It’s doubtful that you’ll see two bolder screen performances this year than those given by Anjelica Huston in The Grifters and Gérard Depardieu in Cyrano de Bergerac. One role is passionate, tender, overwhelmingly romantic; the other is cool, callous, savagely pragmatic. For whatever it’s worth in this postfeminist age, Huston plays the hard case.
And what a hard case. Huston does more than her best acting to date in The Grifters. This tall, sharp-featured, soft-eyed daughter of the late director John Huston confirms her position as the most exciting actress now working in movies. Meryl Streep gets the press, but it’s Huston – in film after film, in large roles and small – who keeps astonishing us.
The thirty-nine-year-old Huston was a teenager when she made her screen debut in her father’s film A Walk With Love and Death, a medieval clinker that prompted a prudent career switch into modeling. Nearly a decade later she started inching her way back in small roles (The Last Tycoon, The Postman Always Rings Twice, This Is Spinal Tap, The Ice Pirates). But the public saw her only as John Huston’s daughter and Jack Nicholson’s love until Prizzi’s Honor, in 1985. Though the film starred Nicholson and was directed by Huston, she took the Oscar for playing the malevolent Mafia princess Maerose. Some wrote her off in Prizz’s as a one-shot oddity. Then, working for the last time for her ailing father in The Dead, she played Gretta Conroy – an Irish wife haunted by a lost love – and proved them wrong. She’s still proving it, most notably as the neurotic mistress in Woody Allen’s Crimes and Misdemeanors, the Polish concentration-camp survivor in Paul Mazursky’s Enemies, A Love Story (another Oscar nomination) and the high-camp sorceress in Nicolas Roeg’s Witches. Every role was a challenge that she met triumphantly.
Huston’s radically unsympathetic role in The Grifters is her biggest gamble yet. The source material is a 1963 book by Jim Thompson, the pulp master who turned out twenty-nine uncompromising and uncommercial crime novels before his death in 1977. Thompson is enjoying a cinematic renaissance this year – After Dark, My Sweet and The Kill-Off have already been released – perhaps because the lowdown scam artists of the Forties and Fifties who were his subjects seem to fit in just fine in the Nineties. Working from a pungent script by mystery novelist Donald E. Westlake, British director Stephen Frears (My Beautiful Laundrette, Dangerous Liaisons) has brewed the strongest cup of Thompson yet – it’s served black, scalding and definitely no sugar.
Abounding in suspense, eroticism and dark comic twists, the film updates the story to present-day Los Angeles, but cinematographer Oliver Stapleton (Prick Up Your Ears) and production designer Dennis Gassner (Miller’s Crossing) give it the look and feel of a classic film noir. Even the opening credits, featuring stark cityscapes, have a toxic allure. It’s the perfect backdrop for characters whose morals are rotting in the sun along with the palm trees.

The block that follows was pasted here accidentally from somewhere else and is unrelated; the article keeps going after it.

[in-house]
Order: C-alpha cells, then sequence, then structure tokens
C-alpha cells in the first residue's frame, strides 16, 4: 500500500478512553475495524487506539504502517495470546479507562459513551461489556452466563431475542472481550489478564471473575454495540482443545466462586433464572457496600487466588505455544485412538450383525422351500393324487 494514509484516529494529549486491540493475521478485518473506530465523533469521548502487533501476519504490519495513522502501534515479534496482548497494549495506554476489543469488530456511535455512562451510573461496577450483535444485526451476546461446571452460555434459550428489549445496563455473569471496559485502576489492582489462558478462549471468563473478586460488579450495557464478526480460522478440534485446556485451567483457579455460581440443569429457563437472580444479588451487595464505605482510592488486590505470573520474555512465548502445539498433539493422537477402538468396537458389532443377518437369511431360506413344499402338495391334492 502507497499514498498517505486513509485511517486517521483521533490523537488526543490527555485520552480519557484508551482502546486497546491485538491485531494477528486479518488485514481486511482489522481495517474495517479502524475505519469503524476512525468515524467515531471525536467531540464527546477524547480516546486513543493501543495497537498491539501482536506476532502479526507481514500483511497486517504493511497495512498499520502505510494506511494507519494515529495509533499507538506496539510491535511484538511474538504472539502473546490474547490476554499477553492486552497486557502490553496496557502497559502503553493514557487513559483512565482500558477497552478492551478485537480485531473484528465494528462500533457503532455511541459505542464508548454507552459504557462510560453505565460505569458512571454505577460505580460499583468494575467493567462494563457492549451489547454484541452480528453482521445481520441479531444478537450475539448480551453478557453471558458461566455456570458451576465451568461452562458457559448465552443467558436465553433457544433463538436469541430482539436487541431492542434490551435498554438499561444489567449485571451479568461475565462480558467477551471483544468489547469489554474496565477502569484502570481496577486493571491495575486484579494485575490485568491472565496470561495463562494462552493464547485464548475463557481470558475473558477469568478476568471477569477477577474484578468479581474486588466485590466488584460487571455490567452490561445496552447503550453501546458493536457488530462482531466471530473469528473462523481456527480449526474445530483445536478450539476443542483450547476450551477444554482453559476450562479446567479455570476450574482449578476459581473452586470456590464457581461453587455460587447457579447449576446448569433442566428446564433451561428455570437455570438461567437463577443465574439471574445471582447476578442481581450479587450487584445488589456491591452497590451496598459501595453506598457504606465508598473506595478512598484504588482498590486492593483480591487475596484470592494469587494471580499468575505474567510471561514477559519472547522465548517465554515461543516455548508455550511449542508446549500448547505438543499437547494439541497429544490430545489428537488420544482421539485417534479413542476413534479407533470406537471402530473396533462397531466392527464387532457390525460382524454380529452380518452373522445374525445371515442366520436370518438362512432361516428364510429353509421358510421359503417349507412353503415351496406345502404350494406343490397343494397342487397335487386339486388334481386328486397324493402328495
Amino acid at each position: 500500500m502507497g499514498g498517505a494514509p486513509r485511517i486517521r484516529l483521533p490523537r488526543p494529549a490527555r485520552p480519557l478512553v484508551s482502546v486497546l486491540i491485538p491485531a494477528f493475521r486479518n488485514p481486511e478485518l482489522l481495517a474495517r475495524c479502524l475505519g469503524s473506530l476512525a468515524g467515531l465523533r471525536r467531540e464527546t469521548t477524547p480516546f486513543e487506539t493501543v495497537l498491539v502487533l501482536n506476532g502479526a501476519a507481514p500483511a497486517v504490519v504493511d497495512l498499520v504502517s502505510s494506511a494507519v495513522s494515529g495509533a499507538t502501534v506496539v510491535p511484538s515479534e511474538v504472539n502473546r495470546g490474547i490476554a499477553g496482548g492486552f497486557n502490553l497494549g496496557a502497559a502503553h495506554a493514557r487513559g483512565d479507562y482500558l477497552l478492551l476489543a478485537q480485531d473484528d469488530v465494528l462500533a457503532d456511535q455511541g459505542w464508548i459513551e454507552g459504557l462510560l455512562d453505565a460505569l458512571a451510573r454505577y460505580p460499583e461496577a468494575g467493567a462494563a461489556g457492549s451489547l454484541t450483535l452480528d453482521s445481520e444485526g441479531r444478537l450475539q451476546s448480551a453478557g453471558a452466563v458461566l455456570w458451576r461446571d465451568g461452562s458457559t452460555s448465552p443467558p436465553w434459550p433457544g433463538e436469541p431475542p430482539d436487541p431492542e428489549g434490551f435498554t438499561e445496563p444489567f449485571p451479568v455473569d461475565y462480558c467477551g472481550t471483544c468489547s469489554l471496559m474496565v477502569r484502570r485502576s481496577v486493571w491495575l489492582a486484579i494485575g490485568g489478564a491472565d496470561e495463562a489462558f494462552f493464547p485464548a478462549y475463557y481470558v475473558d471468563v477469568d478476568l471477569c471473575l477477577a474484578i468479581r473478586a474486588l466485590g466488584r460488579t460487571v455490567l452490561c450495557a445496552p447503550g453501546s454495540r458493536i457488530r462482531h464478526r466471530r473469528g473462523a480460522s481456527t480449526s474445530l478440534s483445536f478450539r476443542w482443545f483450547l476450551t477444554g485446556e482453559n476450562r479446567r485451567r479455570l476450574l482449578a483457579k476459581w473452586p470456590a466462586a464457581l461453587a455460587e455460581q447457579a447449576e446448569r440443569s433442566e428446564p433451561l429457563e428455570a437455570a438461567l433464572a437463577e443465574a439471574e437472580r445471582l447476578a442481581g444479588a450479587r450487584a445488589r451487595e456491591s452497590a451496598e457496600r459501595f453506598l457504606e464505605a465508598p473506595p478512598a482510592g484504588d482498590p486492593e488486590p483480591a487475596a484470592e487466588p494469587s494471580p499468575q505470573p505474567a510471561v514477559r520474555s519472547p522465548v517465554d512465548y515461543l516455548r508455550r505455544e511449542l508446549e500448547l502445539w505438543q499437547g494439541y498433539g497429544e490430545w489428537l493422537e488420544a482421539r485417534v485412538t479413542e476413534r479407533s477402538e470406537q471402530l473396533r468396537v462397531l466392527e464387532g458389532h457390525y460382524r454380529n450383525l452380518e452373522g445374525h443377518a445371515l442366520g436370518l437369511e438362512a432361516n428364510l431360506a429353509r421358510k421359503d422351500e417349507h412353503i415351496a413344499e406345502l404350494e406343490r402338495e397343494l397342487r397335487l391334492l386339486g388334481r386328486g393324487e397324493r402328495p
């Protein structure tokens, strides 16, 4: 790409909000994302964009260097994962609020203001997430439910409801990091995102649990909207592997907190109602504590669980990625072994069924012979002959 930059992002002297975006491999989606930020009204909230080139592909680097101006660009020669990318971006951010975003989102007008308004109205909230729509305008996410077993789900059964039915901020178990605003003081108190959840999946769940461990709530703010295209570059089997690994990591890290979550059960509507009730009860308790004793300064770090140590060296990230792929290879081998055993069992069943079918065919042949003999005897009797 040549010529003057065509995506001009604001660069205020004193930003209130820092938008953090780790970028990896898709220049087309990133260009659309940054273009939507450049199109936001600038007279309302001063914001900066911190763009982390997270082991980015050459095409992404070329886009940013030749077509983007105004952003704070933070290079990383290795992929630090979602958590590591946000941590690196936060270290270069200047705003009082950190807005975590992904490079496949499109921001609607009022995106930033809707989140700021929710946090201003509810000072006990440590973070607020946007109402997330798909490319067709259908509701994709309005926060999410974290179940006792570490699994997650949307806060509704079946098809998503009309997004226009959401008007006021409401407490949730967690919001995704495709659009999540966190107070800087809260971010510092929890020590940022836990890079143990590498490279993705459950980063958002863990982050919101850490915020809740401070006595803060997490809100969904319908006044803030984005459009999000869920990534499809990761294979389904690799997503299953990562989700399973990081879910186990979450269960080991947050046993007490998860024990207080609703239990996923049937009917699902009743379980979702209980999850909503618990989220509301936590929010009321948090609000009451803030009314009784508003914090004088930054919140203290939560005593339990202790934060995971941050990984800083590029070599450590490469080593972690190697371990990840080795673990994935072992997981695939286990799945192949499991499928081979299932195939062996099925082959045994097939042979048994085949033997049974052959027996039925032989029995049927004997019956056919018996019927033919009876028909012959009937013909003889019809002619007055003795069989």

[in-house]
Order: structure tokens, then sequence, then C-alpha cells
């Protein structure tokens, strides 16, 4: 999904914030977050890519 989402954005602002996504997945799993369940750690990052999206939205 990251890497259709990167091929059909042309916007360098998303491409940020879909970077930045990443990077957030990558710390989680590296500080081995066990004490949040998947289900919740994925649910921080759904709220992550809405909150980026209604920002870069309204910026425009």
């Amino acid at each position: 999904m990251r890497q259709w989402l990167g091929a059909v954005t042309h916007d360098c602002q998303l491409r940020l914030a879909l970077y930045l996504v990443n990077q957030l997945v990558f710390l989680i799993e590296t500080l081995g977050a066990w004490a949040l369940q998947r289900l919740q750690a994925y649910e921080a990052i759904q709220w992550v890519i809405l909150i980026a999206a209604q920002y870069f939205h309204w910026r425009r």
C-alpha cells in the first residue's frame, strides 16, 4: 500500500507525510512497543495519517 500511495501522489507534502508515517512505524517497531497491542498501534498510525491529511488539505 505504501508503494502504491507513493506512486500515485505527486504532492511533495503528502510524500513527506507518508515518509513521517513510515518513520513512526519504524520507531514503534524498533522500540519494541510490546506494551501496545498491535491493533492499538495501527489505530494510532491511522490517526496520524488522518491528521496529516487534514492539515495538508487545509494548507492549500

Huston’s Lilly Dillon is a grifter (con artist) who has misspent most of her life working racetracks for the Mob; she bets on long shots to lower the odds. On a job in Los Angeles – which she pronounces “Los Angle-ees” – Lilly drops in on Roy (John Cusack), the son she had at fourteen and hasn’t seen in eight years. Roy isn’t pleased by her visit; his platinum-haired, spike-heeled, tight-skirted mom makes him nervous. But Lilly has arrived just in time. While trying to pass off ten spots as twenties, Roy got bashed in the stomach with a bat; now he’s hemorrhaging. Lilly rushes him to the hospital, where she proves remarkably persuasive. “My son is going to be all right,” she tells the doctor. “If not, I’ll have you killed.”
At Roy’s bedside, Lilly meets her son’s girlfriend, Myra (Annette Bening), a scamming sex kitten who’s kissed too many frogs in her search for a prince. Lilly’s not impressed. “What’s your objection to Myra?” asks Roy. “Same as everybody’s,” says Lilly, deadpan. Frears and his actors – Cusack and Bening are splendid as well – bring out the threats beneath the flip humor as this darkly brilliant thriller grows progressively more vicious.
For her good deed, Lilly misses a track date and gets brutalized by her boss, Bobo Justus (a ferocious Pat Hingle), who grinds his glowing cigar into Lilly’s hand and then helps her on with her coat. Hiding her pain, Lilly talks flirtatiously to this pig. She’ll go to any lengths to survive, as the film’s violently unsettling climax attests. Needing money to escape from Bobo, Lilly first tries to steal her son’s cache and, when caught, tries to seduce him. “I want that money, Roy,” she whispers, pressing her lips against his. “What can I do to get it?”